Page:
Platform Specific Styling with Xamarin Forms

When creating Xamarin Forms applications most of the styling and sizing will be handled for you, however, there are often times you have to do something specific to a certain platform; especially when it comes to sizing fonts appropriately, since pixel densities vary widely across the platforms.

To support this case, Xamarin Forms provides the <OnPlatform> tag for Xaml.  This tag can be used in a variety of very useful ways, one of which is to support the Styling component added in version 1.3.  In fact, we can reference instances of <OnPlatform> as Static Resources within our XAML, like this:

<OnPlatform x:TypeArguments="Color" Android="Green" iOS="White" WinPhone="White"
            x:Key="PrimaryTextColor" />
<OnPlatform x:TypeArguments="Font" Android="30" iOS="40" WinPhone="20" x:Key="LargeFontSize" />

<Style x:Key="LargeLabel" TargetType="Label">
    <Setter Property="TextColor" Value="{StaticResource PrimaryTextColor}" />
    <Setter Property="Font" Value="{StaticResource LargeFontSize}" />
</Style>

<Label Text="{Binding Path=PointsAwardedDisplay, Mode=OneWay}" HorizontalOptions="StartAndExpand"
       Grid.Row="2" Grid.ColumnSpan="2" Style="{StaticResource LargeLabel}" />

In this example, we are defining a style for a Label called LargeLabel.  This Label will use a TextColor of White for all platforms except Android where it will be Green.  For the font size, Android will use 30, iOS will use 40, and Windows Phone will use 20.  I find this is the most common use for this tag with regard to styling, as the font sizing algorithms for the platform are different; be sure to run on simulators and actual devices to get the font that you want.

One of the other areas <OnPlatform> finds usage is in selective display.  I use this a lot for Navigation pages within Windows Phone.  As Windows Phone does not have the concept of a Navigation bar setting the Title will NOT show up anywhere on the page.  So what I tend to do is add the following bit of Xaml to each page

<Label Grid.Row="0" Style="{StaticResource HeaderLabel}">
    <Label.Text>
        <OnPlatform x:TypeArguments="x:String">
            <OnPlatform.WinPhone>
                Create User
            </OnPlatform.WinPhone>
        </OnPlatform>
    </Label.Text>
</Label>

In Xaml, you have the option of setting a value in either the attribute of the notation I used above, this allows for more complex values to be assigned to a property; very common with ListView as its how templates are set for list items.

In the case above, we are setting the Text to a value ONLY when the platform is determined to be Windows Phone.  This same approach can be applied throughout Xaml and is part of what gives it is amazing flexibility when designing UIs.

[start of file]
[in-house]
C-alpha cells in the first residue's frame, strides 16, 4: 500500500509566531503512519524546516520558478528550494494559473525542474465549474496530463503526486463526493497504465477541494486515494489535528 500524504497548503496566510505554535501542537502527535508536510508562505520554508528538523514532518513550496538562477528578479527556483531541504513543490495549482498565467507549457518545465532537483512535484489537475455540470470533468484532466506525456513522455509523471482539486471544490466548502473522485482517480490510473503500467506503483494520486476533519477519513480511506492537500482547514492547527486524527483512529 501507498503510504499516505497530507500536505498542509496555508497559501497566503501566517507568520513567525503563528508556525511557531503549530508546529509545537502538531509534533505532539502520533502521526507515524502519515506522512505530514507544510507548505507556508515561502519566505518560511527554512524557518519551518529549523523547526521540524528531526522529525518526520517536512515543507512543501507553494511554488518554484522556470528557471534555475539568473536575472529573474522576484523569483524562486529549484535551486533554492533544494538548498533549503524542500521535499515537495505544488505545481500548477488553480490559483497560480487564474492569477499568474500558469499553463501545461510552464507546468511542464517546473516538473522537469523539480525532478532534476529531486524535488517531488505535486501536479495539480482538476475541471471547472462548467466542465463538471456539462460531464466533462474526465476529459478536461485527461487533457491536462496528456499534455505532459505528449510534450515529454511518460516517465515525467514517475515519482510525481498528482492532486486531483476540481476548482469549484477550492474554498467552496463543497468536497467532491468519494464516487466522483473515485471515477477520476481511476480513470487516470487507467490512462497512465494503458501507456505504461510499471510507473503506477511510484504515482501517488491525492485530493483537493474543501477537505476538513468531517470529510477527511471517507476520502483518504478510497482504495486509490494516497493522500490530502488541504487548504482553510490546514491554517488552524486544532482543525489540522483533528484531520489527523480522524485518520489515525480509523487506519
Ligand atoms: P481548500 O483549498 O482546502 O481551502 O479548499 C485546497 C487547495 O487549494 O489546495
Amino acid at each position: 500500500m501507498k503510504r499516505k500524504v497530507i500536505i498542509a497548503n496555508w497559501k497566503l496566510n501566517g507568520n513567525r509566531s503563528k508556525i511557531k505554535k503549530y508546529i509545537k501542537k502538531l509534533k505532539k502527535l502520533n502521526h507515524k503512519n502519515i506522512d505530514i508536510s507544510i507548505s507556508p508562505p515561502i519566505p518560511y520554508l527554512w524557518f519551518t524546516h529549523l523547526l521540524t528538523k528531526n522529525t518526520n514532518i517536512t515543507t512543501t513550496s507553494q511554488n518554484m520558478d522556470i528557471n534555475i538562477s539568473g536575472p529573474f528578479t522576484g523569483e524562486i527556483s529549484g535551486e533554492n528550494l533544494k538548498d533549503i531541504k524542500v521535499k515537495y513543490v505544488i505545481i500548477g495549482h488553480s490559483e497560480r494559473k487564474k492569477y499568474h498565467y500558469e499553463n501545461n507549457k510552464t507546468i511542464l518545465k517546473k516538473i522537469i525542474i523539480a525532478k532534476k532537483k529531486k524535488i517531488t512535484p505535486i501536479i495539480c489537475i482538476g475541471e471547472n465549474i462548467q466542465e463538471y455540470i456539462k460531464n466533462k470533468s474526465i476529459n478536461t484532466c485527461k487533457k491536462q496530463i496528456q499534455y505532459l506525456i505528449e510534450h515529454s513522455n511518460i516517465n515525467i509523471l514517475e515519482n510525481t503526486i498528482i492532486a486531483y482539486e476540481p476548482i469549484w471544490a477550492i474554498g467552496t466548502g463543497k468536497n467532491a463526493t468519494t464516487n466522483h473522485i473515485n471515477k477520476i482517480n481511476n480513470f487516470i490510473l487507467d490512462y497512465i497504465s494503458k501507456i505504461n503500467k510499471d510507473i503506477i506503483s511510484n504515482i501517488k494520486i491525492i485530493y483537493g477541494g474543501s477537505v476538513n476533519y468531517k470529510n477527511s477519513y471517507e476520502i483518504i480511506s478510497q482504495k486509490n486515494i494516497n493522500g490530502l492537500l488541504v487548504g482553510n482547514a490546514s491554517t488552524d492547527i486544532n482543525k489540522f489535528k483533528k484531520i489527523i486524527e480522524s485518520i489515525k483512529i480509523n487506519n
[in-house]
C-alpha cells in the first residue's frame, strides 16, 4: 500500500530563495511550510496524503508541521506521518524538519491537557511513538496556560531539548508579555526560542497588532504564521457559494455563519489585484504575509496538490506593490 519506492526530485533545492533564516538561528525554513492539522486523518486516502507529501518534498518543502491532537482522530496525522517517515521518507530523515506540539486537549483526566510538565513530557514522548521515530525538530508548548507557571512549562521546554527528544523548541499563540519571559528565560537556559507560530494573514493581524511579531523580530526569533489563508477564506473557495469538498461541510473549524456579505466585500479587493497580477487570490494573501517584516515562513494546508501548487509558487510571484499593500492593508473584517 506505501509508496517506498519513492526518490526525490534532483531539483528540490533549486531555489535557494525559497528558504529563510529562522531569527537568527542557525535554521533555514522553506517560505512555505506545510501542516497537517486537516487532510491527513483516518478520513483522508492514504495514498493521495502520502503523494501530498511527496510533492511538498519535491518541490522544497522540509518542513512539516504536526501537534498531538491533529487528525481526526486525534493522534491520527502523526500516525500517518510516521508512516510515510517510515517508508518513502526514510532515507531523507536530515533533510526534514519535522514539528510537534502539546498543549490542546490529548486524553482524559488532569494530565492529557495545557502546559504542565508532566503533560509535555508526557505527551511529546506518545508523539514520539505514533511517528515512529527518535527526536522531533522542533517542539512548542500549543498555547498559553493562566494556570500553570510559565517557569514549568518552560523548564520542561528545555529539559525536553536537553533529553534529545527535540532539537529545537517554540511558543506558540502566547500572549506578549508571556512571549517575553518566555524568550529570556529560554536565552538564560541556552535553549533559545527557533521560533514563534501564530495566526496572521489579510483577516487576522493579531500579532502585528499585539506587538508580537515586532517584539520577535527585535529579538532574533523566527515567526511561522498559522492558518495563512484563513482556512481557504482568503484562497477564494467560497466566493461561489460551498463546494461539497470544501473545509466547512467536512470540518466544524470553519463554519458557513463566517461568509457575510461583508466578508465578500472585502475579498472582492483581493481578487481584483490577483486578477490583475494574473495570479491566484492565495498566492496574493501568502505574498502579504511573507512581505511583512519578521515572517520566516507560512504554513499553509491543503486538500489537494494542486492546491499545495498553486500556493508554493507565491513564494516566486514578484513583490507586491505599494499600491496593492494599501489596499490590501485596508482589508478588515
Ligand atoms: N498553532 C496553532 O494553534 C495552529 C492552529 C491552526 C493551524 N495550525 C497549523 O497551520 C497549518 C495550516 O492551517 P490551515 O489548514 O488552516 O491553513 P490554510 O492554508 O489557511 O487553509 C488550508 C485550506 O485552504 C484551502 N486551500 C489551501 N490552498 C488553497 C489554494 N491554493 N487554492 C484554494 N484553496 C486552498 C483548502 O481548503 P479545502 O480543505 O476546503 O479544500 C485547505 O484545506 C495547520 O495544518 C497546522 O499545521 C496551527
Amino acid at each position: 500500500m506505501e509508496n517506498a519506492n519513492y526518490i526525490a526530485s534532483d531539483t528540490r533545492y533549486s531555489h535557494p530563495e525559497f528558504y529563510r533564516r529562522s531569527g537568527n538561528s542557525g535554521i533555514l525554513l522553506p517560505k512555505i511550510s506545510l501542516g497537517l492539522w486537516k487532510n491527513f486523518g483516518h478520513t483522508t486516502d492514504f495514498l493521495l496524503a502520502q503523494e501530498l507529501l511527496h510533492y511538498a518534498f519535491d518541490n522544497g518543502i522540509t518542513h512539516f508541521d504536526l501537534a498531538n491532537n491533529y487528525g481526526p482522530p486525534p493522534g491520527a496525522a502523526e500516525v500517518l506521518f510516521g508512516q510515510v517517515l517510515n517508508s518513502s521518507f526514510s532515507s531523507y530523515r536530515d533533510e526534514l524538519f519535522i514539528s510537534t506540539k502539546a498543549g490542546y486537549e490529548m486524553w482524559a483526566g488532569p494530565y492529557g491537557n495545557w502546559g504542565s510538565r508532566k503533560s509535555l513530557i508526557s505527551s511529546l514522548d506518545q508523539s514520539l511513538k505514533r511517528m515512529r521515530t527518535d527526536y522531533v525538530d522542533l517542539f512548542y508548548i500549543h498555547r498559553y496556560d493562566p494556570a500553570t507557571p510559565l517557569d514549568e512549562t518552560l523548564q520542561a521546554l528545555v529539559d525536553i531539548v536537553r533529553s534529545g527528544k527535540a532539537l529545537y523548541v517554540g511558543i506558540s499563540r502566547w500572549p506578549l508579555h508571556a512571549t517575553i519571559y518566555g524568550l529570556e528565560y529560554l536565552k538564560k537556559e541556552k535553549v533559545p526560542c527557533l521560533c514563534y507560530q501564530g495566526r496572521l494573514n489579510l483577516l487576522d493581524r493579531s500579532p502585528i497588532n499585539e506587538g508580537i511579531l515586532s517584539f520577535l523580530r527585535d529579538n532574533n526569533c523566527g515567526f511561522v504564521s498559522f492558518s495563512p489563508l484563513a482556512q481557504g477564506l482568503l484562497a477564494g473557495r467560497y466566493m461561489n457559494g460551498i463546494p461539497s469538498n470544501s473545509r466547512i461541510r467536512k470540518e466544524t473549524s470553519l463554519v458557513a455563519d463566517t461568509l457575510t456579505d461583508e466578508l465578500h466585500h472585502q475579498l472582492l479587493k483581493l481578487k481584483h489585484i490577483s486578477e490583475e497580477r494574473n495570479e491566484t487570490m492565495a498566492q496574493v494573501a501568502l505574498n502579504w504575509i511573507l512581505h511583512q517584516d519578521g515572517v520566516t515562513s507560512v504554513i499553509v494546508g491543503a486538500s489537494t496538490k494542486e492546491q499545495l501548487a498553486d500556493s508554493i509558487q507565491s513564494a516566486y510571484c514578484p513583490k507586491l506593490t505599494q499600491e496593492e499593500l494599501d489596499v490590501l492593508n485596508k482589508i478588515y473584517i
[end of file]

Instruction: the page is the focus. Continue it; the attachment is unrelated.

And beyond font sizing and selective UI you can do so much more once you understand this.  For example, I recently found out that the row height for the group header in my listview differed between Android and Windows Phone because of how the styling was translated.  I ended up having to do this:

<ListView.GroupHeaderTemplate>
    <DataTemplate>
      <ViewCell Height="{StaticResource PredictionsHeaderRowHeight}">
         <Grid BackgroundColor="{StaticResource DarkGreenColor}"
               HorizontalOptions="Fill" VerticalOptions="Fill">
            <StackLayout HorizontalOptions="Fill" VerticalOptions="Fill"
                         Padding="7,0,0,0">
               <Label Style="{StaticResource HeaderLabel}"
                      Text="{Binding Path=Key, Mode=OneWay}"
                      HorizontalOptions="Fill"
                      VerticalOptions="CenterAndExpand" />
               </StackLayout>
            </Grid>
        </ViewCell>
    </DataTemplate>
</ListView.GroupHeaderTemplate>

You can see that I provide a Static Resource as the value for the ViewCell Height property.  It is defined below

<OnPlatform x:TypeArguments="x:Double" Android="30" iOS="30" WinPhone="50" x:Key="PredictionsHeaderRowHeight" />

I hope that helps get you started styling your Xamarin Forms apps.  Check out my previous post which talks about how to centralize these styles into a central file.

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2 thoughts on “Platform Specific Styling with Xamarin Forms

  1. Hi, I like this post and it is good approach for gaining platform specific properties in Xamarin.Forms.
    Actually I am trying to use “PredictionsHeaderRowHeight” for ViewCell height but gettint syntax error in my Xaml page. Can you please provide the running code file which is using this approach.

    Thanks,

    Like

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